When they returned to the house, Lexi told Dobie and Victor she was going to have a bath and go to bed early. Having been in the car with her smoldering mood all the way back from Hamilton, neither Dobie nor Victor challenged her.
Dobie let Lexi go to bed. She clearly didn’t want to be drawn out, and he was similarly in no mood to play games with her tonight. The house was big enough that he wouldn’t see her for the rest of the night. She would no doubt cry herself to sleep yet again, something he could have Victor confirm if he wanted to. He doubted that he would.
For the moment, there was nothing he could think to do but pace his office restlessly. As he had many times in the past, Victor proved his mettle as a friend by staying awake with him. “I don’t like being made an example of,” Dobie said needlessly. It was four-thirty in the morning. He had almost worn a path in the antique Persian rug on the floor.
Victor nodded. He had taken his customary seat in the chair nearest the door, and had only moved to get drinks for both of them.
“There’s just no time to transport the cars out of the country,” Dobie continued. “Not without attracting a lot of attention, and I’m sure the Greens would happily jump on me publicly for it.”
“They’ve got a win-win situation,” Victor said. “You try to run, you’re unfriendly to the government and afraid of them. You let them inspect, you may lose some cars.”
“Some. Jesus Christ, Victor, I’ll lose most of them!”
“What’s the loss?”
“I don’t know. I can’t very well call Lars this time of night and ask him for an estimate, can I?” Lars was Dobie’s automotive consultant, and would know the net worth of the collection almost off the top of his head. He had advised about seventy percent of Dobie’s purchases and sales for the past eight years. “He’ll also want to know what’s going on, and I don’t want to tell him.” Dobie paced some more, restless and annoyed. “You don’t think there’s any way I can cache some of the most significant cars? I’m sure I can find garages.”
“The Ravens will find them,” Victor said, referring to Ile du Soleil’s intelligence agents. “And then they’ll be able to trump up an honest charge against you. It probably won’t go anywhere but you’ll be exposed in the least convenient way possible.”
“Do you really think we’re under surveillance?”
“For the next few days, no doubt. Remember Rhoades has always been in bed with Carroll Carver.” Carver was the Ravens’ chief officer.
Dobie swore and sat at his desk. He tapped the computer’s mouse, waking the screen. He had new e-mail, but he didn’t look at it. A few minutes of staring blindly at the screen resulted in no new ideas that could fix the situation. Victor had nothing to add, either.
Lexi had changed her mind about going to bed halfway up the steps. It was only nine-thirty, and she didn’t want to be in for the night. It wasn’t time to sleep. Lexi lay awake on the tacky, idiotic, decadent round bed. She suddenly had no idea why she’d chosen this room, which looked not unlike a boudoir as imagined by Mister Roarke, sans Polynesian midget of course. It had seemed amusing a few days ago, but just right now she hated it.
That didn’t mean squat though, because she was on her way to hating everything. There was a wave of grief and anger eating at the back of her throat so big she felt like if she closed her eyes she might just fall into her own head and never find her way out again. “I have to move, Mally,” she told the cat sitting on her chest. “I can’t lie here all night.”
She got out of bed and got dressed, and she wore what she felt; a longish skirt that had started life as a pair of blood-red camouflage pants, a mesh shirt over a stylish black bra, and incongruously chirpy All-Stars, one black and one red. Serious makeup would have taken too long (and been too contrived) so she put on just enough dark lipstick to matter and ratted her hair. Lexi looked at herself in the mirror. Better. She turned around to call Ren and ask him what he thought, then remembered he was dead, and choked back a noise in her throat that she wouldn’t have been able to control, if it had gotten out. She looked at herself in the mirror again, decided he would have approved, and that calmed her down somewhat.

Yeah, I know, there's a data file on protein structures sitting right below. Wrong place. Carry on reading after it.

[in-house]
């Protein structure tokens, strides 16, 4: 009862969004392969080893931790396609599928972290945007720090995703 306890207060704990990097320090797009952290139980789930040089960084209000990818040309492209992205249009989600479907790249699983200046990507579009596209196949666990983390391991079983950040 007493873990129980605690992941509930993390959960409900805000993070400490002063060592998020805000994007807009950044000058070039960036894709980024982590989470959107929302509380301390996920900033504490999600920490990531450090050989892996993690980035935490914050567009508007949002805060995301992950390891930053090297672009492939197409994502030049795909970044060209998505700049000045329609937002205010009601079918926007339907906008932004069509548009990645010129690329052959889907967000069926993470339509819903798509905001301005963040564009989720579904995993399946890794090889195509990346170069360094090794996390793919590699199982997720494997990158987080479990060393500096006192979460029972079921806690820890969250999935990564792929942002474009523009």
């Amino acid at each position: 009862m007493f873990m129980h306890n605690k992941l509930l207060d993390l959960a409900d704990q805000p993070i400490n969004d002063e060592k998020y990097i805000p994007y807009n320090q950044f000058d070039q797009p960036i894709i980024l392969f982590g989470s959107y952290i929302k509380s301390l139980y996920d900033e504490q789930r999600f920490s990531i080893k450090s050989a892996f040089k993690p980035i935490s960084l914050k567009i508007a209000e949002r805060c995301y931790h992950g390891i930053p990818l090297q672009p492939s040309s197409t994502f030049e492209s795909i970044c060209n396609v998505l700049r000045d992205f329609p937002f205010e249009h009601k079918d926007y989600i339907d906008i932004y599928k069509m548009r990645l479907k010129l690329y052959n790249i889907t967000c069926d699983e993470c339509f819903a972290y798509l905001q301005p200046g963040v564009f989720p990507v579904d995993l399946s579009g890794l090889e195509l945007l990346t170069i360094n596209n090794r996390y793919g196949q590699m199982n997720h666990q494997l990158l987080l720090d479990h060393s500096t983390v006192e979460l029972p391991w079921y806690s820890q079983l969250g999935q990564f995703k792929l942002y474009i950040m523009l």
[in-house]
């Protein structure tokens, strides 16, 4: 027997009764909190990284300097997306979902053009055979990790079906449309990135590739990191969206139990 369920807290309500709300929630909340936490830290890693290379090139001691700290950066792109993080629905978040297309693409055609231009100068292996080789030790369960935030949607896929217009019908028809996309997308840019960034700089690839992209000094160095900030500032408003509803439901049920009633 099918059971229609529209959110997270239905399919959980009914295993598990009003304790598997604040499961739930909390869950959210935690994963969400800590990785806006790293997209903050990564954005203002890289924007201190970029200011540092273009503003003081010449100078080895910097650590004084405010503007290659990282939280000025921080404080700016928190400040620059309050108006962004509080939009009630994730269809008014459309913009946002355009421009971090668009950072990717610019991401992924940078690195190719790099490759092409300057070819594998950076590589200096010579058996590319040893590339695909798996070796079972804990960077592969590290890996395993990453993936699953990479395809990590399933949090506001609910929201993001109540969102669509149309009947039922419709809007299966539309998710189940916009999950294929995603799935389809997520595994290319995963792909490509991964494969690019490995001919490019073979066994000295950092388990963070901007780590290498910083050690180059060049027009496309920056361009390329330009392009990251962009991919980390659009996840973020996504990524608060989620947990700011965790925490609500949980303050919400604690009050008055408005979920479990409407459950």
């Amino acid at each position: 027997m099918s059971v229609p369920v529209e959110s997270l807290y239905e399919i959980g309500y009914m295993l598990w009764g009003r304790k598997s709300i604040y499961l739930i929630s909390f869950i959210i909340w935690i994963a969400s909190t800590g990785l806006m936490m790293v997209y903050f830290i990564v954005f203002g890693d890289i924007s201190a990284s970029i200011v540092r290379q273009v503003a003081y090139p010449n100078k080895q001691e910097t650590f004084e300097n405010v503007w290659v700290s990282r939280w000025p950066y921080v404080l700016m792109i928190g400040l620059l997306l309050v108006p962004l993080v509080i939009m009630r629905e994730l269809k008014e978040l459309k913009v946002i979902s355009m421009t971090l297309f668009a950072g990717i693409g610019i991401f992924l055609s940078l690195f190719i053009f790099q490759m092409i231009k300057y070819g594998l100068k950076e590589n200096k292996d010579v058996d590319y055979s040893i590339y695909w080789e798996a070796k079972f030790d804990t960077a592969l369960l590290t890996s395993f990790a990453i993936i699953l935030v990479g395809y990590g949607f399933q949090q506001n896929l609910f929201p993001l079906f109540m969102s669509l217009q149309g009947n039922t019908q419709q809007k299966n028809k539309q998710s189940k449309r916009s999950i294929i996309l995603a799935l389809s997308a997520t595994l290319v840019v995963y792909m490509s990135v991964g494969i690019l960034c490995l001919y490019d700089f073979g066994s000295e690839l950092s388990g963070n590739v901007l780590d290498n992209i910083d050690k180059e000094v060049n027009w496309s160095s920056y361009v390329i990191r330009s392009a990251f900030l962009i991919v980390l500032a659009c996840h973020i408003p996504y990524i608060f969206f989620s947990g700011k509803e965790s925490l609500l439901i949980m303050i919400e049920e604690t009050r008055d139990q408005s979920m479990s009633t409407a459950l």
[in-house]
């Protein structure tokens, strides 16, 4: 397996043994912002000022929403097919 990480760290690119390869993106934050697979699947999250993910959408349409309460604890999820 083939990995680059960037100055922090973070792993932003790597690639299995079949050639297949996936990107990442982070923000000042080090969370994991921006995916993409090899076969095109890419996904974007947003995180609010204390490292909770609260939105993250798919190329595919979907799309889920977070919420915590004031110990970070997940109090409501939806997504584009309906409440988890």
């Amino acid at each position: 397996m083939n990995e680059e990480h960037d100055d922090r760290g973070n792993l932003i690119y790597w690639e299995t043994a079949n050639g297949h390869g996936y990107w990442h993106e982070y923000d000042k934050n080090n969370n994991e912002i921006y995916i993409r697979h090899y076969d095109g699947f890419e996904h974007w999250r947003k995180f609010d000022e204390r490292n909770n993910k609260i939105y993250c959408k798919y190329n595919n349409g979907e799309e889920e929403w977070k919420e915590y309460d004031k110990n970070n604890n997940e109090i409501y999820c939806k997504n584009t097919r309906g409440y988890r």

The house was quiet; Dobie had announced an early conference call for tomorrow morning, and disappeared off into his half of the house. There were still servants about, making quiet preparations for tomorrow, but when the master of the house turned in for the night, everyone seemed to disappear.
She knew where all of the car keys were now, thanks to Joseph, and the garage attendant’s obsessive neatness meant that they were all neatly hung and clearly marked. Unfortunately she wasn’t in the mood to drive something ostentatious–a problem, since that was about all that the stupid billionare owned. She’d thought that out of two hundred cars, he’d have one that wasn’t a penis-stretcher, but was hard pressed to find one that was still new enough to drive legally. Growing more annoyed and impatient as she searched both her memory and the car list, Lexi finally grabbed the keys to a BMW M5 and headed to the garage. If memory served, the car was black with a demure silver stripe on the rockers, and that was about as nondescript as she was going to get. She’d have to keep her speed down, though. When she was in a bad mood, she drove faster. Grizzle would have been perfect. It was a good night for a nice slow truck, not a 160-mph sedan, but one took what one had at hand.
Lexi drove into Marjori, and found the club by scent. Actually that wasn’t true, she wasn’t sure how she found it exactly. She was by no means familiar with the town, and just drove until she felt like she was where she wanted to be, for whatever reason. It wasn’t a clubby area, it was a block of condos actually, but Lexi saw leather jackets, spiky hair and vinyl miniskirts going into a glass door with neon inside, and parked the car.
She didn’t see the name of the place, and the bouncer at the door didn’t charge her a cover. Metal stairs went up behind him, and she followed them up, two, three floors. The music was loud, and familiar in a good way; harsh electronic noise was what she needed to hear, and she hadn’t even realized it until it hit her ears. Lexi prowled the club, making a circuit of the dance floor, which was empty (it was only eleven, after all) and then looking into all of the club’s nooks and crannies and booths. She climbed all of the stairs, and walked along the empty stage with its stripper poles at either end. She knew she was acting like a cat, and didn’t give a flying fuck. She knew there were two guys at the bar checking her out, and she didn’t give a flying fuck about them, either.
The dance floor was wood. It had been a long time since she’d danced in public, years even, but the wood floor reminded her of the floor at home, and she stepped out onto it. A bright green laser light rotated around her feet then flirted away, toying with her. Lexi didn’t hesitate, she just let the motion come. She knew she needed to move and so she did, skeining her tennie-clad foot along an imaginary line on the floor and daring, just daring the angry-snake inside of her to try and break free. She could feel it inside of her, and it had been taunted and teased too much for one day.